Inhuman Swill : Obits

To Young Men Only by Boyd K. Packer
A handful of links have been accumulating in my to-be-posted queue over the past couple of weeks. Time to toss them out there for consumption.

First, longtime Mormon apostle Boyd K. Packer died last Friday at the age of 90. To many of us who grew up in the church, Packer was the "scary apostle," the one most likely to give talks on uncomfortable topics, and to do it in frightening ways. He was the closest thing we had to an old-fashioned fire-and-brimstone preacher.

Packer will long be remembered for his influential talk (later published as a pamphlet) called "To Young Men Only," which could have been subtitled "Why You Should Feel Like an Evil Dirty Shit If You're Weak Enough to Masturbate." And this is the same talk in which he unconvincingly pretends not to endorse violence against men who make passes at other men. "I am not recommending that course to you," he says with a broad wink, "but I am not omitting it. You must protect yourself."

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My grandmother, Elsie Marie Rigby Partridge, passed away early Sunday morning. She was 95 years old, going on 96. She was raised in the farmlands of Idaho, where she had seven brothers and one sister, not to mention five stepbrothers and a stepsister. She had five children, three of whom lived to adulthood, including my mother. She had 18 grandchildren and 47 great-grandchildren.

She suffered a stroke about ten years ago and had been in a wheelchair ever since. Her mind was still mostly sharp, but she had gradually lost the ability to much for herself. Between that and my grandfather's passing five years ago, she had been praying for the end to come—mostly with good humor, at least on the occasions when I was able to visit her.

Grandma Partridge was a strong, funny, acerbic presence, one of the few people who could go toe to toe with my dad in the sarcasm sweepstakes and put him in his place. (She was his mother-in-law, after all.) She trained as a nurse before getting married and having kids, but I'd never call what she did settling down. As a child when we would visit, I remember all us kids looking forward to when Grandma would get home from work in her nurse's uniform. We were also always delighted to hear her talk about how she'd trained herself to say "shhh-ugar!" when she was mad, instead of the farm word she'd picked up from her many brothers.

One of my clearest memories of her comes from when Laura and I last visited her together, in early 2011. She would usually tire after a brief visit, but that day she was on, and she told us stories for a couple of hours. My favorite was about when she was a young mother living in Queens, where Grandpa's job had taken the family. This had to be sometime in the mid-1950s. She was driving with her three kids in the car on one of those outer-borough parkways that are still confusing to this day if you don't know your way around. She missed her exit and rather than risk getting lost put the car in reverse and tried to back up to where she had needed to get off. When another driver stopped and chewed her out, she played the just-a-lost-farmgirl-from-Idaho card and managed to escape the parkway unharmed.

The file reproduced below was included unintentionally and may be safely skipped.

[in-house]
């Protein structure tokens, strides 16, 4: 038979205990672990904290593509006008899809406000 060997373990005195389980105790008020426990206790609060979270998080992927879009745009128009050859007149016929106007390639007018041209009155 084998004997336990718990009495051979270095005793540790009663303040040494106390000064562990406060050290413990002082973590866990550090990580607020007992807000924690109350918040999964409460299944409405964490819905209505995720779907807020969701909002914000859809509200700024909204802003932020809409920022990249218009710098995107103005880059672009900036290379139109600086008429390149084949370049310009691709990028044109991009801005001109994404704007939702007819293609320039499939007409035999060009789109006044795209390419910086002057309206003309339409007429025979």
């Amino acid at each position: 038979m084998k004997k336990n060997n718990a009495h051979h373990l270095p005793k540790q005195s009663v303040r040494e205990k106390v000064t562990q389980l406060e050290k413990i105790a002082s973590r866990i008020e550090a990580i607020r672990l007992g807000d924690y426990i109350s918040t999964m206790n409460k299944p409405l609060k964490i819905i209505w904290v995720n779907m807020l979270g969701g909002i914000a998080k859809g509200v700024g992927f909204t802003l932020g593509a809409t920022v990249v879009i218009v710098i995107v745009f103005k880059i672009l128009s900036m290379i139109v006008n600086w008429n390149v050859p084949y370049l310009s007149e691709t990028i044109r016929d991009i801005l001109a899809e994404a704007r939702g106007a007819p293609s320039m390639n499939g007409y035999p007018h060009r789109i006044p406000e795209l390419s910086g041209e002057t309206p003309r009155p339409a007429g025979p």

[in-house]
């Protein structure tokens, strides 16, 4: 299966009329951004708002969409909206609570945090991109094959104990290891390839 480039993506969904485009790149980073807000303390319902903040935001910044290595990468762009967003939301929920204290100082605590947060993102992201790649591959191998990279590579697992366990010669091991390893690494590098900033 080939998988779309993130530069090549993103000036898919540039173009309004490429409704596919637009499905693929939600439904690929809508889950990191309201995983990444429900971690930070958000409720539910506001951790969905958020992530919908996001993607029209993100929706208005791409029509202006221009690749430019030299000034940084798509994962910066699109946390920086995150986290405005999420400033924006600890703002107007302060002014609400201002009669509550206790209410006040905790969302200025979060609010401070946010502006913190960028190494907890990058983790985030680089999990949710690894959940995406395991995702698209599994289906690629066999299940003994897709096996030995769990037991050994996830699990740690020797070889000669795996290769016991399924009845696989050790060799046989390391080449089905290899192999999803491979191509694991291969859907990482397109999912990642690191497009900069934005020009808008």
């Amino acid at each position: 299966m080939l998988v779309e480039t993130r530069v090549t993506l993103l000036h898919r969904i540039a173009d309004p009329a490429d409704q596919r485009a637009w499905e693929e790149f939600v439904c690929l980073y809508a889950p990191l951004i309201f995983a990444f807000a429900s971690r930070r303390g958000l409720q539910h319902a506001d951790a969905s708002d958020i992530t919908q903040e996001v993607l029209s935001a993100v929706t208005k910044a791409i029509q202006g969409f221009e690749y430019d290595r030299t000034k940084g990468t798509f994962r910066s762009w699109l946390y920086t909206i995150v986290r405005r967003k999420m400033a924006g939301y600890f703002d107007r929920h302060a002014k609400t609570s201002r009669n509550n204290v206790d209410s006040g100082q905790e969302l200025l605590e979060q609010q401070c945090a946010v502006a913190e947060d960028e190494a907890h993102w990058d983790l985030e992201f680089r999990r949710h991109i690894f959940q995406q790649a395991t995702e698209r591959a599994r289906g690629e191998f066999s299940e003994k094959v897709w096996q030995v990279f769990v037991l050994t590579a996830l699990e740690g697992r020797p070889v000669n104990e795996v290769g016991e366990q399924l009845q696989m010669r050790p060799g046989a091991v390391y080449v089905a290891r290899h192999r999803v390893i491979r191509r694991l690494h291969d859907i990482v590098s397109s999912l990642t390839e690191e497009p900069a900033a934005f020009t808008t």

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Swan song

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I can't believe it's been two years already.

My friend Scott Swanson passed away on January 11, 2010. He had battled a severe heart defect his entire life, and in fact his poor circulation made it so that he could never walk very fast in the time that I knew him. Complications from those heart problems eventually took his life. He was 36.

I first met Scott in 1998, when I joined the online department at the Children's Television Workshop in New York City. (Our group were the ones who built the Sesame Street website.) I was one of the programmers, while Scott was essentially our IT department. He scared me at first. His tolerance for stupidity was low, and his tongue was as scathing as his wit, and I admit I bore the brunt of both as I learned the ropes at CTW. But before long we discovered a large set of geeky mutual interests, and that in turn led to a genuine friendship.

Scott was pained and bitter in a lot of ways, especially when it came to matters of the figurative heart, an area in which he never got particularly good treatment. (By contrast, his medical treatment was probably the best anyone could have received.) But underneath the gruffness, it was not hard to to see that he was one of the most caring people around, who took more responsibility for the people around him than certainly his job required.

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Jack Williamson, 1908-2006

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I just learned about Jack Williamson's death. I find myself much sadder than I imagined I would be.

I first encountered his work as a young teenager, when a friend of the family gave me a whole stack of science fiction novels that included an omnibus edition of Williamson's Legion of Space books. I devoured them greedily, and that sort of grand, cosmic space opera was what my very earliest stories (now justly lost and forgotten) were striving to be.

I was lucky enough at the 1996 WorldCon to have M. Shayne Bell drag me along to breakfast with Williamson and a group of other folks one morning. I didn't say much to him, but I felt as if I were sitting in the presence of nearly the entire history of the SF genre. He was born in 1908 and published his first story in 1928. His final novel was published 77 years later, in 2005.

I wish he had lived to be 100. R.I.P.

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William Shunn

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